This story begins in 2005, when I gave birth to a baby girl, and began viewing the cultural landscape around me with hyper-protective I’m-raising-a-girl-now eyes.
I quickly realized that something drastic had changed in the land of Disney since I was a girl: the Disney heroines had been bulk-packaged and labeled, collectively, as the Disney princesses. I thought this mixed branding seemed a little awkward, but it seems I’m in the minority–the Princesses collectively took in 4 billion (!!) last year.
My own baby girl grew up (a little bit), went off to preschool, and quickly embraced the previously unknown princess culture. She memorized the names and dress colors of the Disney princesses and quizzed her little sister on them at our kitchen table.
I was deeply uncomfortable with this princess fixation.
I understand that she wants to be pretty, dress up in beautiful clothes, and do her hair nine different ways before breakfast. She’s exploring what it means to be a girl and becoming comfortable in that role. That’s okay. That’s good, even.
But I don’t want her to think femininity is just a cartoon.
The Disney princesses are literally one-dimensional to my daughter. We’ve not seen the movies (too scary for her taste), we’ve skipped Disney World so far. She doesn’t know their stories–the hardships, the victories, the princes(!). The princesses mean only one thing to her: beautiful girls in pretty clothes.
Pretty girls and pretty clothes are a good thing–but heaven help the girl to whom these are the only things.
The Royal Wedding took place in the midst of my personal princess angst. I wasn’t sure whether I wanted to watch it with my daughter or not; I was reluctant to add fuel to the princess fire. But after hearing the news and seeing some photos myself, I knew she would want to see a real girl become a real princess. So we cued up the video on the computer and sat down together. My daughter gaped, open-mouthed and hands clasped to chest, for a full hour: the Rolls! the dress! the veil! the carriage! the palace! Swoon!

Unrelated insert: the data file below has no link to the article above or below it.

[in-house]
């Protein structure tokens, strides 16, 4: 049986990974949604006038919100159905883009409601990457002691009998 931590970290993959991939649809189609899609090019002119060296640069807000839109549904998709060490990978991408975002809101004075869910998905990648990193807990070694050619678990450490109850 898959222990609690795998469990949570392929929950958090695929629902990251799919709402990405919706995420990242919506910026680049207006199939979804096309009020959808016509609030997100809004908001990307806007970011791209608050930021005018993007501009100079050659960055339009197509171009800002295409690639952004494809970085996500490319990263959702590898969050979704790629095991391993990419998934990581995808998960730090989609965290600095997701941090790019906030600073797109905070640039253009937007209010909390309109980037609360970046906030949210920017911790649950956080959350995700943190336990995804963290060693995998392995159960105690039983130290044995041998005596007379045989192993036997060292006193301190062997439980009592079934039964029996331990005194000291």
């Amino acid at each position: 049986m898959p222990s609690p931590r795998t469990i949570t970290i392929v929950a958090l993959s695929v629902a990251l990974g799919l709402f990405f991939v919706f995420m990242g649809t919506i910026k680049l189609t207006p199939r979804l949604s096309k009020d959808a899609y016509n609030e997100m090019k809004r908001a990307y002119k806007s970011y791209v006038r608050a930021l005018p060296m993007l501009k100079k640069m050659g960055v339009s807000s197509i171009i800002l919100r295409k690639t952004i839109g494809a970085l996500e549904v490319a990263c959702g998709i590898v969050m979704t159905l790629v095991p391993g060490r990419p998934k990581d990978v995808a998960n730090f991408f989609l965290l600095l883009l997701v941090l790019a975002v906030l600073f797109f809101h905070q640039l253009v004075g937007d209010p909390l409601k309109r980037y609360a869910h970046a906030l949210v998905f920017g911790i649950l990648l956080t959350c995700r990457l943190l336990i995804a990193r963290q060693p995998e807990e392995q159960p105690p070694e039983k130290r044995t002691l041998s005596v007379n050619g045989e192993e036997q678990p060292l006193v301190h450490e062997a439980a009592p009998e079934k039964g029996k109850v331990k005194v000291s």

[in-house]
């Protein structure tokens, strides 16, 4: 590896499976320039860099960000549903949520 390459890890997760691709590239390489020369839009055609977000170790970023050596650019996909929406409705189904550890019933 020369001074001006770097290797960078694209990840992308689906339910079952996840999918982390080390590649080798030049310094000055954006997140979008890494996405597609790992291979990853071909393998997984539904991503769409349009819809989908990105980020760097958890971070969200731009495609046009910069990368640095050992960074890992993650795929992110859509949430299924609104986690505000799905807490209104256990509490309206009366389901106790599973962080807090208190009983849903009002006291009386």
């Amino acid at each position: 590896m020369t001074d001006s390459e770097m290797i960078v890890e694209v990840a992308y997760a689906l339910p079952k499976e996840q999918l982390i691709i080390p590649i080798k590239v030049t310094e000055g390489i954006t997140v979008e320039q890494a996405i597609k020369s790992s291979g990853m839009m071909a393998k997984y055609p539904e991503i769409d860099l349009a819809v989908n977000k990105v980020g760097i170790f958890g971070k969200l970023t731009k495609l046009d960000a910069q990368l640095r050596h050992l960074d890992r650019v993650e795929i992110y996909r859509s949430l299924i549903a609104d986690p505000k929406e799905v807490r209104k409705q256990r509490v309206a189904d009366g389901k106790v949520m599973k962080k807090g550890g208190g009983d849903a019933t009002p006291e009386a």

The next day, my daughters were taking turns being Princess Kate. And it didn’t ruffle me at all.
Catherine Middleton is a real girl. The wedding was almost fairy tale, but it was a real wedding. There was nothing much to buy, yet millions of people turned out, and billions tuned in, to celebrate with the happy couple on their wedding day–to watch Kate become a princess.
After the wedding, my daughter and I talked about the beautiful dress and the veil, the sweet little bridesmaids and groomsmen. We talked about what it must be like to ride in a carriage to a palace, and wave to the adoring onlookers. But we also talked about love and marriage, family and babies. We talked about the duties of a princess–the meetings and trips and charity work that would fill her time, and about her husband’s very real job and his duties as a (real) prince. We talked about history and tradition, and royal succession, and about how Kate’s babies may grow up to be kings, or queens. We talked about a real girl, living a real life. My 6-year-old loved the story.
The Disney princesses are not even a part of their own stories any longer. They’ve been plucked out of their own fairy tales to become a part of the “Disney Princesses” collective. Today’s little girls don’t know the stories. They’re left with nothing to pretend–only a Halloween costume.
My daughter loves to play princess, and I’m not going to discourage her. But I’m much happier when she chooses to be Princess Kate.